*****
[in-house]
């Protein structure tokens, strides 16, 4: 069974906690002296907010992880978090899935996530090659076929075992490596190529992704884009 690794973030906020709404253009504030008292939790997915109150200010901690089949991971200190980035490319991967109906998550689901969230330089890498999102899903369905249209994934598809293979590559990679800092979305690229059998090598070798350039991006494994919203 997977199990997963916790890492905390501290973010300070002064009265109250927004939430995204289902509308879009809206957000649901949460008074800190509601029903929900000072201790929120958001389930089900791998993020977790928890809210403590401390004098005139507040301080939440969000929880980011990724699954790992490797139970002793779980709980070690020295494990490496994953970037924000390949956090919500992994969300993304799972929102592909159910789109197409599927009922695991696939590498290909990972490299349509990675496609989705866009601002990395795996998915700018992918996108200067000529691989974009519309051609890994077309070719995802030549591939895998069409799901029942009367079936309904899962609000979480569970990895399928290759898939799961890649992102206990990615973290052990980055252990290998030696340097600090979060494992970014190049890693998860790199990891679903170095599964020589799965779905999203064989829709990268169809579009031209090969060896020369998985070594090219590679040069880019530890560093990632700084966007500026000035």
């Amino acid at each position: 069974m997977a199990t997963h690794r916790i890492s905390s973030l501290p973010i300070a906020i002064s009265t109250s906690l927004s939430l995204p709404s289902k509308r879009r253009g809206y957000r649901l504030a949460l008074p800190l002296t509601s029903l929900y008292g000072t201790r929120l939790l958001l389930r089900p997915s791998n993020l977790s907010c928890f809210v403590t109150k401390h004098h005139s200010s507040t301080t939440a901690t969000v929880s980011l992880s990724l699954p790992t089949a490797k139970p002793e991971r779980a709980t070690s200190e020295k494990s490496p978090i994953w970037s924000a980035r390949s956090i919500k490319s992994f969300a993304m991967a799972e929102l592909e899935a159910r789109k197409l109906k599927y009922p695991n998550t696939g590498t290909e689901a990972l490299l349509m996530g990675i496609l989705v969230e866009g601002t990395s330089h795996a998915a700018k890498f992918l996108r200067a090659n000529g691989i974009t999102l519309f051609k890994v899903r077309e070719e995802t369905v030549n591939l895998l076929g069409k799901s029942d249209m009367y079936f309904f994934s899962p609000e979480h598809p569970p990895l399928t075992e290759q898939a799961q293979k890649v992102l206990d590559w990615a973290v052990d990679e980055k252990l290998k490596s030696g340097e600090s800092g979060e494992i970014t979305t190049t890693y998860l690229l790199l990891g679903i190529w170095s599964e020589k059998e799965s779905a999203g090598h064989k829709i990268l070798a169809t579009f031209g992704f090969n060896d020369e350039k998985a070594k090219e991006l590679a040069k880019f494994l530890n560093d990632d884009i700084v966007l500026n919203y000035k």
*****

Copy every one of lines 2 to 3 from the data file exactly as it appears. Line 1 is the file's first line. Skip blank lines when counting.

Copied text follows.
């Protein structure tokens, strides 16, 4: 069974906690002296907010992880978090899935996530090659076929075992490596190529992704884009 690794973030906020709404253009504030008292939790997915109150200010901690089949991971200190980035490319991967109906998550689901969230330089890498999102899903369905249209994934598809293979590559990679800092979305690229059998090598070798350039991006494994919203 997977199990997963916790890492905390501290973010300070002064009265109250927004939430995204289902509308879009809206957000649901949460008074800190509601029903929900000072201790929120958001389930089900791998993020977790928890809210403590401390004098005139507040301080939440969000929880980011990724699954790992490797139970002793779980709980070690020295494990490496994953970037924000390949956090919500992994969300993304799972929102592909159910789109197409599927009922695991696939590498290909990972490299349509990675496609989705866009601002990395795996998915700018992918996108200067000529691989974009519309051609890994077309070719995802030549591939895998069409799901029942009367079936309904899962609000979480569970990895399928290759898939799961890649992102206990990615973290052990980055252990290998030696340097600090979060494992970014190049890693998860790199990891679903170095599964020589799965779905999203064989829709990268169809579009031209090969060896020369998985070594090219590679040069880019530890560093990632700084966007500026000035």
């Amino acid at each position: 069974m997977a199990t997963h690794r916790i890492s905390s973030l501290p973010i300070a906020i002064s009265t109250s906690l927004s939430l995204p709404s289902k509308r879009r253009g809206y957000r649901l504030a949460l008074p800190l002296t509601s029903l929900y008292g000072t201790r929120l939790l958001l389930r089900p997915s791998n993020l977790s907010c928890f809210v403590t109150k401390h004098h005139s200010s507040t301080t939440a901690t969000v929880s980011l992880s990724l699954p790992t089949a490797k139970p002793e991971r779980a709980t070690s200190e020295k494990s490496p978090i994953w970037s924000a980035r390949s956090i919500k490319s992994f969300a993304m991967a799972e929102l592909e899935a159910r789109k197409l109906k599927y009922p695991n998550t696939g590498t290909e689901a990972l490299l349509m996530g990675i496609l989705v969230e866009g601002t990395s330089h795996a998915a700018k890498f992918l996108r200067a090659n000529g691989i974009t999102l519309f051609k890994v899903r077309e070719e995802t369905v030549n591939l895998l076929g069409k799901s029942d249209m009367y079936f309904f994934s899962p609000e979480h598809p569970p990895l399928t075992e290759q898939a799961q293979k890649v992102l206990d590559w990615a973290v052990d990679e980055k252990l290998k490596s030696g340097e600090s800092g979060e494992i970014t979305t190049t890693y998860l690229l790199l990891g679903i190529w170095s599964e020589k059998e799965s779905a999203g090598h064989k829709i990268l070798a169809t579009f031209g992704f090969n060896d020369e350039k998985a070594k090219e991006l590679a040069k880019f494994l530890n560093d990632d884009i700084v966007l500026n919203y000035k």